"Multi-State Decoding of Point-and-Click Control Signals from Motor Cortical Activity in a Human with tetraplegia." Authors include Sung-Phil Kim; John Simeral; Leigh Hochberg (VA/Harvard Medical School); John Donoghue; Gerhard Friehs; and Michael J. Black. All authors are affiliated with Brown University. This presentation described the development of "point and click" computer cursor control, which would be necessary to control medical and other devices, including wheelchairs; "Decoding Grasp Aperture from Motor-Cortical Population Activity." Authors include Panagiotis Artemiadis of the National Technical University of Athens; as well as Gregory Shakhnarovich; Carlos Vargas-Irwin; John Donoghue; and Michael J. Black, all of Brown University. This presentation described decoding neural activity to achieve "continuous motion", which would be important in the ability to provide more natural control of a person's own arm and hand movement, as well as prosthetic limbs; and "Automatic Spike Sorting for Real-Time Applications." Authors are Daniel Sebald, a consultant to Cyberkinetics, and Almut Branner, of Cyberkinetics. This presentation described automatic sorting of brain signals, which significantly reduces the time between a person's thought about movement and the ability to put the thought into action, which is aimed at providing "real-time" performance.
Interestingly, is basically forces subcortical structures to into a delta oscillation using TMS and you just fall asleep. There is a series of rhythm changes they refer to as Sleep on Command, and a beta oscillation mode to aid student in studying. My lord. I could be the Ultimate Grad Student! Imagine a grad student that never slept! PIs around the world begin drooling. From PR.com...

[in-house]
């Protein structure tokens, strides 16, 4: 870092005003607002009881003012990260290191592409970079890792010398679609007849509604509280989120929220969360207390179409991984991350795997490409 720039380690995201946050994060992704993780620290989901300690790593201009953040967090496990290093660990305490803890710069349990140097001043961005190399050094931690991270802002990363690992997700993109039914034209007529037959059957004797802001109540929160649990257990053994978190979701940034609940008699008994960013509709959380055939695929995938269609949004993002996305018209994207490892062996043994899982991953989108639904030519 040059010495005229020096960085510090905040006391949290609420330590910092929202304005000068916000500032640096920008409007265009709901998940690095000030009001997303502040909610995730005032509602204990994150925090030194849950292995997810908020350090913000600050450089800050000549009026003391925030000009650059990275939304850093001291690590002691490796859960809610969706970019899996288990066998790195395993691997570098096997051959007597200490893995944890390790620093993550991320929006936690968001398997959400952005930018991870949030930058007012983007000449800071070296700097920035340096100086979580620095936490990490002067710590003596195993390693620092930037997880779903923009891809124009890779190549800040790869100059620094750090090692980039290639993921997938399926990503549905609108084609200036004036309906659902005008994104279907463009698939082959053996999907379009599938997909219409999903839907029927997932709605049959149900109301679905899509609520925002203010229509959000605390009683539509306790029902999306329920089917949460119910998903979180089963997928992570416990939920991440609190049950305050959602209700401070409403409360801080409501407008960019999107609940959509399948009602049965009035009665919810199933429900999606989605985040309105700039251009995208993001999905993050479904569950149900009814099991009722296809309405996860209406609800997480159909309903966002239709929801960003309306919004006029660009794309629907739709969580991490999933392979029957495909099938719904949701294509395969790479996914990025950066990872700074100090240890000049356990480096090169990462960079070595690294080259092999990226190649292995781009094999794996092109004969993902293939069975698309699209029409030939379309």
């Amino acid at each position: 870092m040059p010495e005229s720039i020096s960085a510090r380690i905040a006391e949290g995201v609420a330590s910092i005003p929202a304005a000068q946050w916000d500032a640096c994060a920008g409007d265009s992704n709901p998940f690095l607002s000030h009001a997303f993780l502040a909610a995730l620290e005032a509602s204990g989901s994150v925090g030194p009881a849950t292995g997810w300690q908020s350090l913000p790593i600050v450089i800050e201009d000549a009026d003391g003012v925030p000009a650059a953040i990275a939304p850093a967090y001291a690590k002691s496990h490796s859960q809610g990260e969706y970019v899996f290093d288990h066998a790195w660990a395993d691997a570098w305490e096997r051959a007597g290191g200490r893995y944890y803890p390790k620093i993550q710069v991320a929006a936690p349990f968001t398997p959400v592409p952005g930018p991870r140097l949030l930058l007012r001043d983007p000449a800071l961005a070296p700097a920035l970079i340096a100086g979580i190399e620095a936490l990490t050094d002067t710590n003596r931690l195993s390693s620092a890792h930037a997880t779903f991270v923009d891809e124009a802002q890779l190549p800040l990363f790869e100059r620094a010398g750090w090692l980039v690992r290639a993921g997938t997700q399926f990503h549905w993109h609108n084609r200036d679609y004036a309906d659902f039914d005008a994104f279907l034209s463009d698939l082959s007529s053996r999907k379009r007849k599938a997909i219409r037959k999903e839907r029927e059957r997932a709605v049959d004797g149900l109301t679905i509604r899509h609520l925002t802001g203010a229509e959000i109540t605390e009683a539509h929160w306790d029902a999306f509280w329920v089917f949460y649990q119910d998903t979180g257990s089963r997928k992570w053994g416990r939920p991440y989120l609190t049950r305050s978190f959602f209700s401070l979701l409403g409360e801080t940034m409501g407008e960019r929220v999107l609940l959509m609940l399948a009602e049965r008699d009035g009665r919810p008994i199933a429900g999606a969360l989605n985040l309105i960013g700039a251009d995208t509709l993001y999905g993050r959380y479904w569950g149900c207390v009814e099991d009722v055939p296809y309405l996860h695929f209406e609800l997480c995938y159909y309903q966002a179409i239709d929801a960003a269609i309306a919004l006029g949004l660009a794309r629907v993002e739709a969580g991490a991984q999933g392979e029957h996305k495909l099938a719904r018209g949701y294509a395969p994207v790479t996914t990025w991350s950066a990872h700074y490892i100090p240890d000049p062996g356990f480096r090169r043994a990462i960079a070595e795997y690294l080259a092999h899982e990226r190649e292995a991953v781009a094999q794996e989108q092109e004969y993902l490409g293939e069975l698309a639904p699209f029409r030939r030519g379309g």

The device costs $500 and can be purchased directly from the company website (with a 1-year warranty). I think I might order one. *counting pennies* Actually, this is the gimmicky device version which you put under your mattress - so it doesn't penetrate your skull. And here I thought I had found a sleep on/off switch. *sigh*
The sequenced frequency system called Sleep on Command™ was first released to the public in May 2005 and provides clients with an extraordinary sleep experience. The Sleep on Command™ trademark was filed in early 2006. An Alert Mode (low Beta wave) program was added in 2006 to aid students in studying, and to aid drivers in maintaining alertness and reducing physical and mental fatigue on long trips. It works equally well in desk job
Monday, May 21, 2007
- skin designed that looks as good natural skin
- the arm weighs 9 lbs
- fits into the 50% range for female body frames (50% of females have arms this size - I assume the structure can be expanded for men)